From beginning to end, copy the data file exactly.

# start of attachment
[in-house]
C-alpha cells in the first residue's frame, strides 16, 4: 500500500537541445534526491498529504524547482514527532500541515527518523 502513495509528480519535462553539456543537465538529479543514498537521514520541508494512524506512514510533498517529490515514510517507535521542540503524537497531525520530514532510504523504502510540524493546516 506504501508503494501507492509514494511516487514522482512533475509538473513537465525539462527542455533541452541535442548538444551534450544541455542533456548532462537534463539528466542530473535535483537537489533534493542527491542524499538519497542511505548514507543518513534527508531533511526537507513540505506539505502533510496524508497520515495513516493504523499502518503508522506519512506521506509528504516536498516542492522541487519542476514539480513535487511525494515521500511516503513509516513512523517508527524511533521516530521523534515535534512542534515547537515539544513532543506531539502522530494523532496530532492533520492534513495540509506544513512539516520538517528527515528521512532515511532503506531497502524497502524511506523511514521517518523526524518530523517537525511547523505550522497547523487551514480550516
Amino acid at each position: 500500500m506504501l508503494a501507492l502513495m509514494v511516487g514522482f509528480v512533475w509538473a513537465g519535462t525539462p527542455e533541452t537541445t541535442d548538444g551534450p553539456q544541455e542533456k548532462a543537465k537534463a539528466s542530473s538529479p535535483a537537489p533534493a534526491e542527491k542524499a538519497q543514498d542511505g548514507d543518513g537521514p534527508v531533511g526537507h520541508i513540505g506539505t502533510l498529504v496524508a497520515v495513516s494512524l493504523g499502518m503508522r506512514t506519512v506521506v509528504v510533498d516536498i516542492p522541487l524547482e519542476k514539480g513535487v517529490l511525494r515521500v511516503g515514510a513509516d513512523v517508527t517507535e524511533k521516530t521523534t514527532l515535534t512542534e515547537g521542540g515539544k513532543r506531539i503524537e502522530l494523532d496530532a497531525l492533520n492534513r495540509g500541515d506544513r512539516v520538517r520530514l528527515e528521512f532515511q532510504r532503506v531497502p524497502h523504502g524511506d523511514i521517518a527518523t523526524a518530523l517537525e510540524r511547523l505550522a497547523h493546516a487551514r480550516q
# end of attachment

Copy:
[in-house]
C-alpha cells in the first residue's frame, strides 16, 4: 500500500537541445534526491498529504524547482514527532500541515527518523 502513495509528480519535462553539456543537465538529479543514498537521514520541508494512524506512514510533498517529490515514510517507535521542540503524537497531525520530514532510504523504502510540524493546516 506504501508503494501507492509514494511516487514522482512533475509538473513537465525539462527542455533541452541535442548538444551534450544541455542533456548532462537534463539528466542530473535535483537537489533534493542527491542524499538519497542511505548514507543518513534527508531533511526537507513540505506539505502533510496524508497520515495513516493504523499502518503508522506519512506521506509528504516536498516542492522541487519542476514539480513535487511525494515521500511516503513509516513512523517508527524511533521516530521523534515535534512542534515547537515539544513532543506531539502522530494523532496530532492533520492534513495540509506544513512539516520538517528527515528521512532515511532503506531497502524497502524511506523511514521517518523526524518530523517537525511547523505550522497547523487551514480550516
Amino acid at each position: 500500500m506504501l508503494a501507492l502513495m509514494v511516487g514522482f509528480v512533475w509538473a513537465g519535462t525539462p527542455e533541452t537541445t541535442d548538444g551534450p553539456q544541455e542533456k548532462a543537465k537534463a539528466s542530473s538529479p535535483a537537489p533534493a534526491e542527491k542524499a538519497q543514498d542511505g548514507d543518513g537521514p534527508v531533511g526537507h520541508i513540505g506539505t502533510l498529504v496524508a497520515v495513516s494512524l493504523g499502518m503508522r506512514t506519512v506521506v509528504v510533498d516536498i516542492p522541487l524547482e519542476k514539480g513535487v517529490l511525494r515521500v511516503g515514510a513509516d513512523v517508527t517507535e524511533k521516530t521523534t514527532l515535534t512542534e515547537g521542540g515539544k513532543r506531539i503524537e502522530l494523532d496530532a497531525l492533520n492534513r495540509g500541515d506544513r512539516v520538517r520530514l528527515e528521512f532515511q532510504r532503506v531497502p524497502h523504502g524511506d523511514i521517518a527518523t523526524a518530523l517537525e510540524r511547523l505550522a497547523h493546516a487551514r480550516q